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Los Angeles River Plan Unveiled

The Los Angeles River is concrete-lined for most of its length, but shrubs and willow trees persevere in this flowing portion called the Glendale Narrows--located near Griffith Park.

Plans for a 40-acre park along the Los Angeles River have been unveiled as the first phase of a large-scale effort to revitalize the 32-mile concrete-lined waterway.

The Rio de Los Angeles State Park will cost an estimated $17.5 million and is expected to be complete by March 2007. The park will feature several tennis and basketball courts; outdoor fields for baseball and soccer; an outdoor amphitheater and a natural wildlife habitat.

A task force that includes L.A. city councilman Ed Reyes and Denver landscape architect Bill Wenk continue to work on a master plan for the river's long-term transformation. Mia Lehrer + Associates is the landscape architecture firm assigned to the project. The $3 million master plan is scheduled to be complete by January, 2007.

The river drains a huge portion of the San Gabriel Mountain and the Los Angeles basin and can become a raging torrent during Southern California's winter rainy season. The Army Corps of Engineers retains veto power over any changes that compromise flood control.

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The river's concrete-lined channel is "a brilliant piece of engineering but it was built for a single use, and this is a broader vision," Wenk told the L.A. Times in March.

“This will be one of the large, large gems in the emerald necklace that we hope to create along the Los Angeles River,” Ruth Coleman, director of state parks, said of the state park plan.

The city’s long-term plan envisions restoring most of the river to a more natural state and adding park space and development along the banks over 20 to 30 years.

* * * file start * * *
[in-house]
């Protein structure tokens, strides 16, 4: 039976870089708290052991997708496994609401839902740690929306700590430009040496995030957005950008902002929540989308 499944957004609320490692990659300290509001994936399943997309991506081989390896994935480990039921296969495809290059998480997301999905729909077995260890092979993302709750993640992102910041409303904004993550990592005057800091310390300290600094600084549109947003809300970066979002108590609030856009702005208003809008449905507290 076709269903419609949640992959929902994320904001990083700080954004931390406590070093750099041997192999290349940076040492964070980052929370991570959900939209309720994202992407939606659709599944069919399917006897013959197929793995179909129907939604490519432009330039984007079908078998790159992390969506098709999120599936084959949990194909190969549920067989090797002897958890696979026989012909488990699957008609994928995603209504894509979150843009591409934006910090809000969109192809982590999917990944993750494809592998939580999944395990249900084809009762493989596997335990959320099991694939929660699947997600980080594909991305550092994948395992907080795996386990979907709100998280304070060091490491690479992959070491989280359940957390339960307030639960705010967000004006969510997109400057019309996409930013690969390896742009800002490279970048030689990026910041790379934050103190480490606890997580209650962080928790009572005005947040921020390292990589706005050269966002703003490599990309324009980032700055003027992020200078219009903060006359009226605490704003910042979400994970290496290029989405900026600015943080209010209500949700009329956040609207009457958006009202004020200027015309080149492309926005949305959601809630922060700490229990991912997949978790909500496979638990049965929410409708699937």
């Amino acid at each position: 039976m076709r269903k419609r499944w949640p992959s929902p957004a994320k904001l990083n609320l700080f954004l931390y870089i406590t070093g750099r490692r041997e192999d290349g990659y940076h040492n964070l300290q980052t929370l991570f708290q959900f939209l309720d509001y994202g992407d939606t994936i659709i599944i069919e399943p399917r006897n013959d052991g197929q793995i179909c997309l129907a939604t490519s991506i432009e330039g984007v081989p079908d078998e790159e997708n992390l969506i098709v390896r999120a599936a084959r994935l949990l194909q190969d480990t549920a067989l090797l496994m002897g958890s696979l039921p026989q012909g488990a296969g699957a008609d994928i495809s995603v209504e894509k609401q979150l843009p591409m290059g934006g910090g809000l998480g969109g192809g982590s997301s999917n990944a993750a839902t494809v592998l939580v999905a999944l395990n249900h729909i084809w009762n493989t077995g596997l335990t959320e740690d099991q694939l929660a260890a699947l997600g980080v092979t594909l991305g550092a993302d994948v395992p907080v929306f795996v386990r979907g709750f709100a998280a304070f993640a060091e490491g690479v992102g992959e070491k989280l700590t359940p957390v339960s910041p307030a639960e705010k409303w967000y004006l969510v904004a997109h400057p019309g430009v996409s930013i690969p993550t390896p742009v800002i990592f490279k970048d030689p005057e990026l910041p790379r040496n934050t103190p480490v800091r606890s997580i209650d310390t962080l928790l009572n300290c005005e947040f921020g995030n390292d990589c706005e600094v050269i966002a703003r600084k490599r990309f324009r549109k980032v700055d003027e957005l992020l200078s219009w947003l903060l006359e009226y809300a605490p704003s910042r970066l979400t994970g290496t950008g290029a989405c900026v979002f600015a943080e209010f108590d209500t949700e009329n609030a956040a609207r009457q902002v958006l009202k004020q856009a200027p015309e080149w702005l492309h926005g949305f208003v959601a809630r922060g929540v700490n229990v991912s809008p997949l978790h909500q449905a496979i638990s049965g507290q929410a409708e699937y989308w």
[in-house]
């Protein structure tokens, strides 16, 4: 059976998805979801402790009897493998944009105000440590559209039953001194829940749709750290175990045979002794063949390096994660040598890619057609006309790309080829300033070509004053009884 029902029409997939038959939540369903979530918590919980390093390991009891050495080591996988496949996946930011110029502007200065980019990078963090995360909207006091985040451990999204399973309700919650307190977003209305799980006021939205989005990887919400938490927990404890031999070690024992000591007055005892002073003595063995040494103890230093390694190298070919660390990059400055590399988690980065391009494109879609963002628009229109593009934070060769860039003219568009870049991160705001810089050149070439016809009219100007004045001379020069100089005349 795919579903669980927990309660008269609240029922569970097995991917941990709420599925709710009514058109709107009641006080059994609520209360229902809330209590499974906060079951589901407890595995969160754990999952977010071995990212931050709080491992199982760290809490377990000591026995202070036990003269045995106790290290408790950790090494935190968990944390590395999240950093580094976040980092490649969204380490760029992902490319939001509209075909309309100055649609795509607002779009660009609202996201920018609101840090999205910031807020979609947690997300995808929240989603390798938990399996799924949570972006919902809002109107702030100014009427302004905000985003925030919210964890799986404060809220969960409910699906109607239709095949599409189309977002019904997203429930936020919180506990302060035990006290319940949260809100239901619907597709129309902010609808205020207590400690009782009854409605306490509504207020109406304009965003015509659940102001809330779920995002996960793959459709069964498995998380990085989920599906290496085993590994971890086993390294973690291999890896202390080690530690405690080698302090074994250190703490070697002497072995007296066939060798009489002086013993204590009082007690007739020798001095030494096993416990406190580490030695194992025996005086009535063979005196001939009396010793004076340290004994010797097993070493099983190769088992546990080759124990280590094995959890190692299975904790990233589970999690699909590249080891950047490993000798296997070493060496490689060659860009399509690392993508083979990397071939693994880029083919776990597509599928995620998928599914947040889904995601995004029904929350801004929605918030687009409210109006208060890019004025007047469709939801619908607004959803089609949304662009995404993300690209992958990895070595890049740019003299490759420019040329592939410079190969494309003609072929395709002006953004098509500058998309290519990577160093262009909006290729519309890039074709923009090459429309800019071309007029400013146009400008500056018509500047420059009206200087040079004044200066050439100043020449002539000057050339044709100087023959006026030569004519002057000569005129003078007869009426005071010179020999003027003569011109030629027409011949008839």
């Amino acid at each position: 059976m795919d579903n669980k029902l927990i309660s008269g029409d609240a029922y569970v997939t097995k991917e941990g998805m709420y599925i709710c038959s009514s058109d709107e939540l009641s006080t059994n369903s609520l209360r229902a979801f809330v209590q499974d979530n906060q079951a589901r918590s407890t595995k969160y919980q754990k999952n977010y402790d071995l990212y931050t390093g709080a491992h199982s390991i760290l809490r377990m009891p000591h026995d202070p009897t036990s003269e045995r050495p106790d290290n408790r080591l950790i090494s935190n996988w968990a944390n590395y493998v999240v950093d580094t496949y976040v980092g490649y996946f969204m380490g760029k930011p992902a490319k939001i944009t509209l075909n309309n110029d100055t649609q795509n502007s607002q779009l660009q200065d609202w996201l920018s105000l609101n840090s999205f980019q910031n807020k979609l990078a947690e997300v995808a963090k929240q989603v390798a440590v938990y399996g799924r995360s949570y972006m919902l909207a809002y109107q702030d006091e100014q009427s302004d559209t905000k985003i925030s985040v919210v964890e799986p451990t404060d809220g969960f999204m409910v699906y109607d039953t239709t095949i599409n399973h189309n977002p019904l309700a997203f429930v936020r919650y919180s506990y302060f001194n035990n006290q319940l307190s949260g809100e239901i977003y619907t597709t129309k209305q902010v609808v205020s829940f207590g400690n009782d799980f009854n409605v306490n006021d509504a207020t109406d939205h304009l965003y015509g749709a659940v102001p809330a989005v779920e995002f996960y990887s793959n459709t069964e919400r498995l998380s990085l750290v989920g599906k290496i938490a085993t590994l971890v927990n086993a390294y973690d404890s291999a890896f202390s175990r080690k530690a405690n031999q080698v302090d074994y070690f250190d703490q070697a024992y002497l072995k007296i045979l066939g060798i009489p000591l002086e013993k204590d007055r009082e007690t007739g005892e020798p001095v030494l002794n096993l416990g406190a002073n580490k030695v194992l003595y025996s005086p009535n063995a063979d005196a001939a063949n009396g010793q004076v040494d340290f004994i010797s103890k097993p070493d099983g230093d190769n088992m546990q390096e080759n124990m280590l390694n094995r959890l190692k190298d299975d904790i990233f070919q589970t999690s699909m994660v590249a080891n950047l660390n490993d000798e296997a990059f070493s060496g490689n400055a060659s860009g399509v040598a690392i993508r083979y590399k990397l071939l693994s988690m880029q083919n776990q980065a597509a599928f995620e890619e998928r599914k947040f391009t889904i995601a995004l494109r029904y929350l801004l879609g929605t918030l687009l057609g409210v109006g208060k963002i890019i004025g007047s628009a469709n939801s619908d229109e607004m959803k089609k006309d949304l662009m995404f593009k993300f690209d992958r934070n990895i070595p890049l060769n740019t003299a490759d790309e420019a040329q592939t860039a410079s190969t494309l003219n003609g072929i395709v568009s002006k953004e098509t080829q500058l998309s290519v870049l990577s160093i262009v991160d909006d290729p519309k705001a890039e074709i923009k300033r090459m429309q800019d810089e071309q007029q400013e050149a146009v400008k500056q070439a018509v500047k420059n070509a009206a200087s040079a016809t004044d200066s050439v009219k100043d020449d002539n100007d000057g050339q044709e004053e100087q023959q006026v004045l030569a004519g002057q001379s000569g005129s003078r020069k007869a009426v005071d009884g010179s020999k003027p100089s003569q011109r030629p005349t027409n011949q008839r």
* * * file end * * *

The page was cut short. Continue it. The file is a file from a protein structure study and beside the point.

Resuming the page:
On April 20, Sen. Barbara Boxer, D-Calif., said she will introduce a bill that would require the Army Corps of Engineers to work with the city to develop a plan to remove graffiti along the concrete banks and restore wetlands, natural habitat and water flow.

Boxer said she would seek $80 million in matching funds for projects to revitalize the Los Angeles River.

Boxer’s proposed bill would also require recreational opportunities be provided and improved flood control projects.

“I think we’re going to use everything we can use to bring attention to this project,” Boxer said. “It’s a project that just focuses us on our future, on hope for our children and our families.”

On April 21, the California Supreme Court refused to hear an appeal by a coalition of 21 cities that challenged a trash reduction program for the Los Angeles River.

The program requires the cities, Los Angeles County and others to reduce trash through enhanced street sweeping, litter law enforcement, nets at the end of storm drains, and trash capture devices.

“This decision reaffirms the water boards’ ability to require programs that actually improve water quality,” State Water Board Chair Tam Doduc said. “The results will be cleaner streams, rivers and beaches.”

On May 6, the Friends of the Los Angeles River hold an annual cleanup day at a dozen locations along the river's length.

Sources: San Jose Mercury News, Los Angeles Times, City of Los Angeles, Friends of the Los Angeles River (

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June 16, 2019, 10:35 pm PDT

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